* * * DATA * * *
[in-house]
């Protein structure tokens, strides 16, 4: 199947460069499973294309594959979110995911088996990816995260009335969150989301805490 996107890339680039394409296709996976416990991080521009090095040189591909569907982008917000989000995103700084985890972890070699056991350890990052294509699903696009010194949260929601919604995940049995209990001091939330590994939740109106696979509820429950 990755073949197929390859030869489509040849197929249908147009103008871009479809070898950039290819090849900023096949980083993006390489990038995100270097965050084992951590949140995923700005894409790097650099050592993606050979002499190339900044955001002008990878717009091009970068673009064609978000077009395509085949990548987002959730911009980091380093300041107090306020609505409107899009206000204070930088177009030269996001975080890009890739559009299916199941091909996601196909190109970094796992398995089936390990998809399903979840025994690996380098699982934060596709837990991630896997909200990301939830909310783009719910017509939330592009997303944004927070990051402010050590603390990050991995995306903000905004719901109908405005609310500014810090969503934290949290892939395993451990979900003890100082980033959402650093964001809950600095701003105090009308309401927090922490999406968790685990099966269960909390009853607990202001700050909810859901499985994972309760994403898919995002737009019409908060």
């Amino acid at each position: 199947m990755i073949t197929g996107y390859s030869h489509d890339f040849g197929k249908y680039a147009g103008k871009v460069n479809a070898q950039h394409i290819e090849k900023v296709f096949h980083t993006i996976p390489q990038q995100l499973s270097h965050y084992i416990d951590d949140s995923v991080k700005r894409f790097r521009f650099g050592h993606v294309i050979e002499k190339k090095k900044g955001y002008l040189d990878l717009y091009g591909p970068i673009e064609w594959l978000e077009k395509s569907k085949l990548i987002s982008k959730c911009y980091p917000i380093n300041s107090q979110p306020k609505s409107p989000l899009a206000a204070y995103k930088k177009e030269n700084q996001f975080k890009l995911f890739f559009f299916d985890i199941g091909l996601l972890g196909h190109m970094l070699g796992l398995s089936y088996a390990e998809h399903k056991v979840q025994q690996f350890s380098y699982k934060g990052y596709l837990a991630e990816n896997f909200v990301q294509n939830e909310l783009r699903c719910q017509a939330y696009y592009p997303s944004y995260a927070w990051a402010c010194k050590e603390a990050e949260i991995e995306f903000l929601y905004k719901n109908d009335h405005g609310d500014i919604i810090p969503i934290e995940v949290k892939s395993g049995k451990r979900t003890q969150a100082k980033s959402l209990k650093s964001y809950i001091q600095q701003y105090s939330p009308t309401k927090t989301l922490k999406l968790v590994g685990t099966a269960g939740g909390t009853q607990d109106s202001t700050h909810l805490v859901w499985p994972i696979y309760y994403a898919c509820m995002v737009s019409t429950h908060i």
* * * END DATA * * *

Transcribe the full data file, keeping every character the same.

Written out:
[in-house]
């Protein structure tokens, strides 16, 4: 199947460069499973294309594959979110995911088996990816995260009335969150989301805490 996107890339680039394409296709996976416990991080521009090095040189591909569907982008917000989000995103700084985890972890070699056991350890990052294509699903696009010194949260929601919604995940049995209990001091939330590994939740109106696979509820429950 990755073949197929390859030869489509040849197929249908147009103008871009479809070898950039290819090849900023096949980083993006390489990038995100270097965050084992951590949140995923700005894409790097650099050592993606050979002499190339900044955001002008990878717009091009970068673009064609978000077009395509085949990548987002959730911009980091380093300041107090306020609505409107899009206000204070930088177009030269996001975080890009890739559009299916199941091909996601196909190109970094796992398995089936390990998809399903979840025994690996380098699982934060596709837990991630896997909200990301939830909310783009719910017509939330592009997303944004927070990051402010050590603390990050991995995306903000905004719901109908405005609310500014810090969503934290949290892939395993451990979900003890100082980033959402650093964001809950600095701003105090009308309401927090922490999406968790685990099966269960909390009853607990202001700050909810859901499985994972309760994403898919995002737009019409908060």
């Amino acid at each position: 199947m990755i073949t197929g996107y390859s030869h489509d890339f040849g197929k249908y680039a147009g103008k871009v460069n479809a070898q950039h394409i290819e090849k900023v296709f096949h980083t993006i996976p390489q990038q995100l499973s270097h965050y084992i416990d951590d949140s995923v991080k700005r894409f790097r521009f650099g050592h993606v294309i050979e002499k190339k090095k900044g955001y002008l040189d990878l717009y091009g591909p970068i673009e064609w594959l978000e077009k395509s569907k085949l990548i987002s982008k959730c911009y980091p917000i380093n300041s107090q979110p306020k609505s409107p989000l899009a206000a204070y995103k930088k177009e030269n700084q996001f975080k890009l995911f890739f559009f299916d985890i199941g091909l996601l972890g196909h190109m970094l070699g796992l398995s089936y088996a390990e998809h399903k056991v979840q025994q690996f350890s380098y699982k934060g990052y596709l837990a991630e990816n896997f909200v990301q294509n939830e909310l783009r699903c719910q017509a939330y696009y592009p997303s944004y995260a927070w990051a402010c010194k050590e603390a990050e949260i991995e995306f903000l929601y905004k719901n109908d009335h405005g609310d500014i919604i810090p969503i934290e995940v949290k892939s395993g049995k451990r979900t003890q969150a100082k980033s959402l209990k650093s964001y809950i001091q600095q701003y105090s939330p009308t309401k927090t989301l922490k999406l968790v590994g685990t099966a269960g939740g909390t009853q607990d109106s202001t700050h909810l805490v859901w499985p994972i696979y309760y994403a898919c509820m995002v737009s019409t429950h908060i």